How to Deal With a Fussy Eater

Worried about a four, five or six year old's eating habits? Here are some tips to help!


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    Know who has the problem, you or the child. Ask your child's doctor. Be honest about what child eats. If your child's doctor is worried, it is your child's problem as well as yours.
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    By the time a child is four, s/he should be eating a healthy balanced diet although may reject some foods. If left alone, not offered lots of sweets or starches, will over time eat what he or she needs.
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    Recognize it may be more of a will struggle problem than an eating problem. Nagging or worrying about what a child eats often feels like over control to the child and no one likes over control. Moreover, if the child makes the parent give in and give the food the child wants, s/he is rewarded by feeling powerful. Not always bad, but not always good.
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    Help the child develop a new attitude toward food.
    • For a month do nothing more than labeling healthy foods as fuel for the body whether liked or not, whether comforting or not. Don't suggest or force good foods, just label whatever the child is eating as fuel food or not.
    • After a month, begin slowly restricting child's favorite foods and limiting eating to specified times. Make eating times long enough apart that the child will feel hungry. Don't drastically change diet at this point. Keep labeling.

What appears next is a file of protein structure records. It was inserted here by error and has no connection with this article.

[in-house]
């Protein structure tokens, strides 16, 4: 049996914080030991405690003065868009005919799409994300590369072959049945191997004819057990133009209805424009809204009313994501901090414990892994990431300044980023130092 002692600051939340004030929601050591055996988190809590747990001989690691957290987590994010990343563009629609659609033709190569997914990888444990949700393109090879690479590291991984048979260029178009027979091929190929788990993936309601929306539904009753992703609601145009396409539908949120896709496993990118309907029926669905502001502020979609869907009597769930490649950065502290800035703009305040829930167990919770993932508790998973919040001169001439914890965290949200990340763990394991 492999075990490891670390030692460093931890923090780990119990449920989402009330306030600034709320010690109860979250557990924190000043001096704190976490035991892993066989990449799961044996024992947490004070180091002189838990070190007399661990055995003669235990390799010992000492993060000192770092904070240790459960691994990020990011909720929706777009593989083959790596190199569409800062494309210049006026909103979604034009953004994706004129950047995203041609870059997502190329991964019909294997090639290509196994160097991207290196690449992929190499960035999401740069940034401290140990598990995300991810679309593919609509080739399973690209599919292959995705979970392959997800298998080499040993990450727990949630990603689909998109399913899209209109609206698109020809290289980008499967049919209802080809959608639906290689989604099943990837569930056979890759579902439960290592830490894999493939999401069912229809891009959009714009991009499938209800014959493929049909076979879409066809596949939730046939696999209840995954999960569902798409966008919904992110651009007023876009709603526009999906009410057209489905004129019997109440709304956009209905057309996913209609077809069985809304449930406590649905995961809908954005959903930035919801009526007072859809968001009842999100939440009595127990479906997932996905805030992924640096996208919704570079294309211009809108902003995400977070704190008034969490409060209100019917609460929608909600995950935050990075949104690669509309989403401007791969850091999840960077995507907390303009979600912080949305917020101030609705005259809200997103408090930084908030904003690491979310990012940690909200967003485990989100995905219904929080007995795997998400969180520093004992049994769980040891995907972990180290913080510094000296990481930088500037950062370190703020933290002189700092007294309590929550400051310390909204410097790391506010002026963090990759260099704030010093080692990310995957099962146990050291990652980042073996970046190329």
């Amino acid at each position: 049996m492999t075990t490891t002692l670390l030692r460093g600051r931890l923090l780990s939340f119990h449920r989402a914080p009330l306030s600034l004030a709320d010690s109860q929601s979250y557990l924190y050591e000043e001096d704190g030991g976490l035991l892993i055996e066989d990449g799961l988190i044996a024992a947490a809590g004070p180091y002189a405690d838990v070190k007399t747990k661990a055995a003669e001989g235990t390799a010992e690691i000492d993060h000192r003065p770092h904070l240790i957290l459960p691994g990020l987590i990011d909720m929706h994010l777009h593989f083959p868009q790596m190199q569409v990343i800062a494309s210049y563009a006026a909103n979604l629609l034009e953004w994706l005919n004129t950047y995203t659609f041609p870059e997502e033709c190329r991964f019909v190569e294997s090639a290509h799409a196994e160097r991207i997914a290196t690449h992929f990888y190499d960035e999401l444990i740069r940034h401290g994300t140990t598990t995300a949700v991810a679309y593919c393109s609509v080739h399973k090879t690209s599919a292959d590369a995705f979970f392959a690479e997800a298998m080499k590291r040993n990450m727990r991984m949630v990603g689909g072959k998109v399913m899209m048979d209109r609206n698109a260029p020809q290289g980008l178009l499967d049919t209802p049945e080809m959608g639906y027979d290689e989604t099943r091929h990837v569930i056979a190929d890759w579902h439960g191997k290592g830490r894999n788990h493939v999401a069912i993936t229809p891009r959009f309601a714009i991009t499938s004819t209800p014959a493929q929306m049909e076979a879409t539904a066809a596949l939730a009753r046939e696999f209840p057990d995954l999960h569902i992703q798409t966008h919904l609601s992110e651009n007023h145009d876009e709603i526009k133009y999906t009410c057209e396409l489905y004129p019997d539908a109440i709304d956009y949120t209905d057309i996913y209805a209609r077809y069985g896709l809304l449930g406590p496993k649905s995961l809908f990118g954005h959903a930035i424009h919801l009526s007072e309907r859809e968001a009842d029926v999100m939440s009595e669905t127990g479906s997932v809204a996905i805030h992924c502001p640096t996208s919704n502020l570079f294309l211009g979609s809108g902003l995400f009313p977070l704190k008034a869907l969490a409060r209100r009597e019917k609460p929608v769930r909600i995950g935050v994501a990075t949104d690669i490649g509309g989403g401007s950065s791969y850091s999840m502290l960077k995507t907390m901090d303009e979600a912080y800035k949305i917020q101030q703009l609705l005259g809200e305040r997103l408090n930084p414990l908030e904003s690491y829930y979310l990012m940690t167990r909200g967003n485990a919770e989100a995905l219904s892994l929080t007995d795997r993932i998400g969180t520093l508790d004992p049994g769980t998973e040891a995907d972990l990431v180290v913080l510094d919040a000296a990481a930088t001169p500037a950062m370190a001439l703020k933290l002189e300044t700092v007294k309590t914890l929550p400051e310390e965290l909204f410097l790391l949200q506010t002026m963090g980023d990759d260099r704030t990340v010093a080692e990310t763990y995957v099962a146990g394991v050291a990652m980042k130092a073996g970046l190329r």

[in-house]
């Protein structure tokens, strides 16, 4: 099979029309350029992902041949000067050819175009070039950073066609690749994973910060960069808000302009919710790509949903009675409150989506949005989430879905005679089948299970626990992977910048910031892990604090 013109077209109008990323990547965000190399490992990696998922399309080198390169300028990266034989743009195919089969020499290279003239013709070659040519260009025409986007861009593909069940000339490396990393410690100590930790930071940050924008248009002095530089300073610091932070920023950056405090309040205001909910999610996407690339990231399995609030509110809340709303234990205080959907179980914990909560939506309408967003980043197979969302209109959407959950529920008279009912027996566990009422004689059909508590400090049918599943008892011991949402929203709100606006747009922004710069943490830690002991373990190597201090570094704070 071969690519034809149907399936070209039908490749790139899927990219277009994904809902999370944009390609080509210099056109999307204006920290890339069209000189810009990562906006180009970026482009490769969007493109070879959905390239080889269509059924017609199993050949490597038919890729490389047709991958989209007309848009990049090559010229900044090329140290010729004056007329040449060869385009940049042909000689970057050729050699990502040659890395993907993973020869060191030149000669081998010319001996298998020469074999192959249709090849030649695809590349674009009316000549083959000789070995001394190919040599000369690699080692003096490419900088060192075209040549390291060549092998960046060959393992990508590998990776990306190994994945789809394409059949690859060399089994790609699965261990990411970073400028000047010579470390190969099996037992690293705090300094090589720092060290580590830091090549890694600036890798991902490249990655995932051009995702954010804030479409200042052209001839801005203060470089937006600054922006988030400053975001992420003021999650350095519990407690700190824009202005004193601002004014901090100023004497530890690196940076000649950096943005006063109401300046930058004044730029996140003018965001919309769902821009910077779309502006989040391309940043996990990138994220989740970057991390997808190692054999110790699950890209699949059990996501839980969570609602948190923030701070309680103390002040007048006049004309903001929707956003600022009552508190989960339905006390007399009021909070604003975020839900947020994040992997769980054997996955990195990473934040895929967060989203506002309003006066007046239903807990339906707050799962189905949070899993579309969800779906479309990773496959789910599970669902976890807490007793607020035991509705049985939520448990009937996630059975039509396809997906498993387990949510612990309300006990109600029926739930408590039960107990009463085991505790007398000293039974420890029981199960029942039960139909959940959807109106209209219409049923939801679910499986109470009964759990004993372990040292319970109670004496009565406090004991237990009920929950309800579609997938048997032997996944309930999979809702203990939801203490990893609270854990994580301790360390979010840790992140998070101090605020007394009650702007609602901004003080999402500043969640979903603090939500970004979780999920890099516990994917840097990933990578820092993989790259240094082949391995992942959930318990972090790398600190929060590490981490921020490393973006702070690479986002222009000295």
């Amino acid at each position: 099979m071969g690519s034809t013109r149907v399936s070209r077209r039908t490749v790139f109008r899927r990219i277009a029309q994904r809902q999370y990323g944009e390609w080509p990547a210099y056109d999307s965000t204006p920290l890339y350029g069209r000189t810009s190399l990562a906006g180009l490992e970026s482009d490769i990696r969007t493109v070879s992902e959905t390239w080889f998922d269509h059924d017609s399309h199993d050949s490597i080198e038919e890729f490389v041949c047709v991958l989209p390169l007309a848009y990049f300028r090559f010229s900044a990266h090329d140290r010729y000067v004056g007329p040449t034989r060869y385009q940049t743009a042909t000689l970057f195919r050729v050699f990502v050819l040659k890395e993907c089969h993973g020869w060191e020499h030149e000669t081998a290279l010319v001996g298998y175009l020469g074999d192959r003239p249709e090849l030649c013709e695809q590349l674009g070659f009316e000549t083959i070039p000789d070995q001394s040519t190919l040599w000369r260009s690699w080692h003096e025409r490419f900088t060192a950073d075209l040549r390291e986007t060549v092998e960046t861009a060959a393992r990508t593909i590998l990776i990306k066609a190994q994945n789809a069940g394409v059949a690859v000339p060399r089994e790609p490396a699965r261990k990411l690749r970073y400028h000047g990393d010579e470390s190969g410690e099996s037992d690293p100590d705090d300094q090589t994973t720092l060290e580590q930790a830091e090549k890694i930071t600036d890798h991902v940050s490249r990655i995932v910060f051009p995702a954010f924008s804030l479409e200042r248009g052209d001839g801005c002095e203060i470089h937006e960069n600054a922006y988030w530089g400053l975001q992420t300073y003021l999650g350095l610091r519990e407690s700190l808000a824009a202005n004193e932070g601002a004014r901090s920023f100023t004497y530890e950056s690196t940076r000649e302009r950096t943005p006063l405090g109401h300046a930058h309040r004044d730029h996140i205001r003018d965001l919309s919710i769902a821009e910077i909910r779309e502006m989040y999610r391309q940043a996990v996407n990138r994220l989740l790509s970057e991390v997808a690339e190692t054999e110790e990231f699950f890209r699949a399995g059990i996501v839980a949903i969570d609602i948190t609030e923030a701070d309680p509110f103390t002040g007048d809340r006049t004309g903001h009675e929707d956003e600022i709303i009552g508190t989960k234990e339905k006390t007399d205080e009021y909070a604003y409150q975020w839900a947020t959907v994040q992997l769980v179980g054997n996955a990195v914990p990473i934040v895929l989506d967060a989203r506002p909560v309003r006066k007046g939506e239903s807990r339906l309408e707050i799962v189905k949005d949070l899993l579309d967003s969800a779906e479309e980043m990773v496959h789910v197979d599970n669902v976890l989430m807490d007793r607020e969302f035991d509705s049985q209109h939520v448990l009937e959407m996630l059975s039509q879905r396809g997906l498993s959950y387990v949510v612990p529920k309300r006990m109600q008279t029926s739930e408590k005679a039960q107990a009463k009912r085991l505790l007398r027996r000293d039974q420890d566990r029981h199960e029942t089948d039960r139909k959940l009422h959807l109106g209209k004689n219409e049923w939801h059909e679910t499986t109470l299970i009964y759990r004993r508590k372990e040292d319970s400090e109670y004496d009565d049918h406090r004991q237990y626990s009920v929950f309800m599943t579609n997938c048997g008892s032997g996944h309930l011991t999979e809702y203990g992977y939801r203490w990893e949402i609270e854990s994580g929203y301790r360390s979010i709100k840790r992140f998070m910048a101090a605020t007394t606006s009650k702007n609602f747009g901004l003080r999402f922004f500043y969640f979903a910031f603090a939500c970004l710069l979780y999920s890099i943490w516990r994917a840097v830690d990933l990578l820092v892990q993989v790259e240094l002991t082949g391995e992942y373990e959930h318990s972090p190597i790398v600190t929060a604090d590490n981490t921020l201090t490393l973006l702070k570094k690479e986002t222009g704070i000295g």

• After another month pick child's most favored healthy food and have that always on the menu. Praise for eating fuel food.
    • If child has melt downs from not eating, comment that they're not getting enough fuel food and offer the healthiest favored food or better yet, ask child when s/he has calmed down what wants for fuel.
    • After another month, figure out ways to combine favorite foods with less liked foods. Child likes peanut butter, doesn't like fruit so much. Try peanut butter and sweetened applesauce sandwiches first, then the same with unsweetened applesauce then peanut butter and banana's or soften apple sliced sandwiches next. The child loves chocolate milk? Gradually reduce the amount of chocolate you use to make his or her chocolate milk.
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    Keep expectations for change slow. It took years to develop this type of problem and will take time to end it. Your job is to get across the idea that eating is for fuel with an occasional reward of the foods we love that comfort.


  • If making a healthy food (example apples) more appealing to a child at first, in whatever way (example peanut butter) is necessary, then go ahead. Just make sure the child won't expect this every time.
  • Dump any guilt or shame you feel about creating the problem. Parents are human and our society expects far too much and offers little help.
  • You need a matter of fact tone of voice when discussing what your child eats, your anxiety fuels both types of feeding problems.
  • Stop saying "Try just a bite, you'll like it." Usually teaches the child that trying isn't a good idea.
  • Practice a daily emotional fitness program to help you deal with your emotions related to this.
  • Any others involved in the child's life need to buy in to this or the plan will not work as well. If cannot get buy in, simply recognize that different people behave differently and you are interested in your child learning how to eat for fuel and not in forcing foods.
  • If there is a food a child doesn't like but is needed in a healthy diet, then make it interesting or hidden, like mixing pureed veggies into a sauce your child likes.


  • Always stay in touch with your doctor and bring a week's log of what your child has eaten to each appointment.

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Categories: Diet & Lifestyle | Nutrition and Lifestyle Eating